This study discusses Business Improvement Districts (BIDs) as a strategy to revitalize community downtowns and other neighborhoods. Many such areas have faced challenges to their retail and other historical downtown functions in the post–war period from suburban malls and other competitors. A BID can address these challenges. Our BID analysis has a dual spatial lens. We examine the national BID experience and pay added attention to this strategy in New Jersey,
a state with one of the largest numbers of BIDs (about 80) in the country.
This study builds on and updates a 2009 analysis prepared for the New Jersey Meadowlands Commission entitled The Special Improvement District (SID): A Downtown Revitalization Strategy for Communities in the Meadowlands District, by David Listokin, Stuart Koperweis, and Seth Grossman. Dr. Grossman and Mr. Koperweis also provided insights and information for the current 2017 study.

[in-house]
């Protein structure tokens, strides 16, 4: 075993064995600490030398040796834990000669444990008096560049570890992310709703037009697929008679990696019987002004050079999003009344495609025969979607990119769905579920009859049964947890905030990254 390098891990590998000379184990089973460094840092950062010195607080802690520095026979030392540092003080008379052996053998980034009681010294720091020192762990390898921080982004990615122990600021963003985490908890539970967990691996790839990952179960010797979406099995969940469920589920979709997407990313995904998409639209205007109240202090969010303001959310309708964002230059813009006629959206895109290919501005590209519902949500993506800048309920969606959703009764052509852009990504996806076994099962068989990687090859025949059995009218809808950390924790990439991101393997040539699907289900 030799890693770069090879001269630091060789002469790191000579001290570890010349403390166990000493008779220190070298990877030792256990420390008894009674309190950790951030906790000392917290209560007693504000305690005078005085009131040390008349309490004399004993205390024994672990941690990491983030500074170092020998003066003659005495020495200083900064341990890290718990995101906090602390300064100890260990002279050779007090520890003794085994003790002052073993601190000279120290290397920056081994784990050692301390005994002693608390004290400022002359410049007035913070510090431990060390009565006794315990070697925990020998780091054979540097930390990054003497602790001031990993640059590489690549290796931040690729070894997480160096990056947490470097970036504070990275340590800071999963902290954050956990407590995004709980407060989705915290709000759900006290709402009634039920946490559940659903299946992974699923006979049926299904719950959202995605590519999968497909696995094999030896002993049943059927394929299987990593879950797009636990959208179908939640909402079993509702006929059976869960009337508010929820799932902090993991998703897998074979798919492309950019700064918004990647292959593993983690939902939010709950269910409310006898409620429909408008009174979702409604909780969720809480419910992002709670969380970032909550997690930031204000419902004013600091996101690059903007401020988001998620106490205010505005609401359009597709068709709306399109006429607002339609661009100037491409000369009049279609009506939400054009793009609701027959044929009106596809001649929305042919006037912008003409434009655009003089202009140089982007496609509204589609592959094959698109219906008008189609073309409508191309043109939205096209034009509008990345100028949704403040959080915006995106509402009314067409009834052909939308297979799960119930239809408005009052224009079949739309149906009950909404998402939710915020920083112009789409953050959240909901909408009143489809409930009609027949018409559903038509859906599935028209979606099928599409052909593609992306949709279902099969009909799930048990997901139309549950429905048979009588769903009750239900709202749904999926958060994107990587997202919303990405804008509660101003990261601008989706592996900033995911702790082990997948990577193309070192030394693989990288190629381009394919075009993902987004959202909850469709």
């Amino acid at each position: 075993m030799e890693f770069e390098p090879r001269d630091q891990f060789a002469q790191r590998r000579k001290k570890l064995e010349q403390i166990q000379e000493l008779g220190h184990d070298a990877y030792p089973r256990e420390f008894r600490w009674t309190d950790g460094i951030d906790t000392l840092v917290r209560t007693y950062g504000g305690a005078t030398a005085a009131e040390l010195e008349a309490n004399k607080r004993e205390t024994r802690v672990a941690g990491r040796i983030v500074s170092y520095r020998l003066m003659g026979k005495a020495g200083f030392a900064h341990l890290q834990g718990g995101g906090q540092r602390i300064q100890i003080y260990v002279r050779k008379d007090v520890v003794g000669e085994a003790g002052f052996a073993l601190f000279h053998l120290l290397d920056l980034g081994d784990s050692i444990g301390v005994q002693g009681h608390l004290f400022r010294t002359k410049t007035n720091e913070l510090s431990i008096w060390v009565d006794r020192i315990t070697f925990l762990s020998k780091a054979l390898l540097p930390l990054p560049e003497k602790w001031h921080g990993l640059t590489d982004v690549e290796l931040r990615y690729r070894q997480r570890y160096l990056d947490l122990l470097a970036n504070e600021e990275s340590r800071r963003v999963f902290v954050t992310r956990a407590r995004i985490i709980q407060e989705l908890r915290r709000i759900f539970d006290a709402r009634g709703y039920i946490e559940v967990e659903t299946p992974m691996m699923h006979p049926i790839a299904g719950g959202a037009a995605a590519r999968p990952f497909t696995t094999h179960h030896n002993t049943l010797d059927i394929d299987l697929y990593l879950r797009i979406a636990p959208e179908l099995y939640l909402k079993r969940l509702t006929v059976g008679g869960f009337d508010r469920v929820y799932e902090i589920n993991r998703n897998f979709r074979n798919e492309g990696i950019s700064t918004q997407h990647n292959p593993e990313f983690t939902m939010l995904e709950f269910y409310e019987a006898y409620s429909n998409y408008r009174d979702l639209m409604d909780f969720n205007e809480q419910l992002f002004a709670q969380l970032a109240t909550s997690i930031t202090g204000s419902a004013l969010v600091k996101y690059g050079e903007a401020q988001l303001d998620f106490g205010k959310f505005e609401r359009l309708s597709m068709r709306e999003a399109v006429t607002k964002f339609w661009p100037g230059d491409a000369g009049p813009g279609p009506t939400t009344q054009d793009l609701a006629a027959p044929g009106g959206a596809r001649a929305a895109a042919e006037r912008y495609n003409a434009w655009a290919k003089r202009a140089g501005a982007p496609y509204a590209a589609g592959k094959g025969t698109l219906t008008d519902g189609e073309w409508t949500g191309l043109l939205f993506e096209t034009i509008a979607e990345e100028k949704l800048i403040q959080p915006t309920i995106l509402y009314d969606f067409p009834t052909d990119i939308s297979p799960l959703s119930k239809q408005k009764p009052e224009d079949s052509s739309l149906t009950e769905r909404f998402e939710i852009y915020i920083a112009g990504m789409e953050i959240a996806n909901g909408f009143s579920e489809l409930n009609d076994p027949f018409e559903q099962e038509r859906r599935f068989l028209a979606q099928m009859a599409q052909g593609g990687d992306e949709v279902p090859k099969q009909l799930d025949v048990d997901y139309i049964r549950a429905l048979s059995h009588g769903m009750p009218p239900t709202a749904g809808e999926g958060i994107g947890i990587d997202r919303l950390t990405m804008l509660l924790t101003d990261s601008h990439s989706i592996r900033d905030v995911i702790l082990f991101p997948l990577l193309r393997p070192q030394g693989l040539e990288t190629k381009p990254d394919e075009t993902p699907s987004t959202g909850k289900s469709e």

It is appropriate in this introduction to speak briefly about terminology. Both nationally and in New Jersey, there is no consensus on how to describe the downtown revitalization strategy being discussed—here called the BID. Besides Business Improvement District, other common nomenclature includes Special Improvement District (SID), Improvement District (ID), Downtown Improvement District (DID), Neighborhood Community Improvement District (NCID), or Economic Improvement District (EID). The New Jersey state law authorizing the revitalization strategy studied here (N.J.S.A. 40:55-65) speaks of Special Improvement Districts. We recognize and respect this varied nomenclature, however for ease of reference we shall use the term BID in this study with the exception of referring to a specific program that might have SID, ID or other description in its formal programmatic title.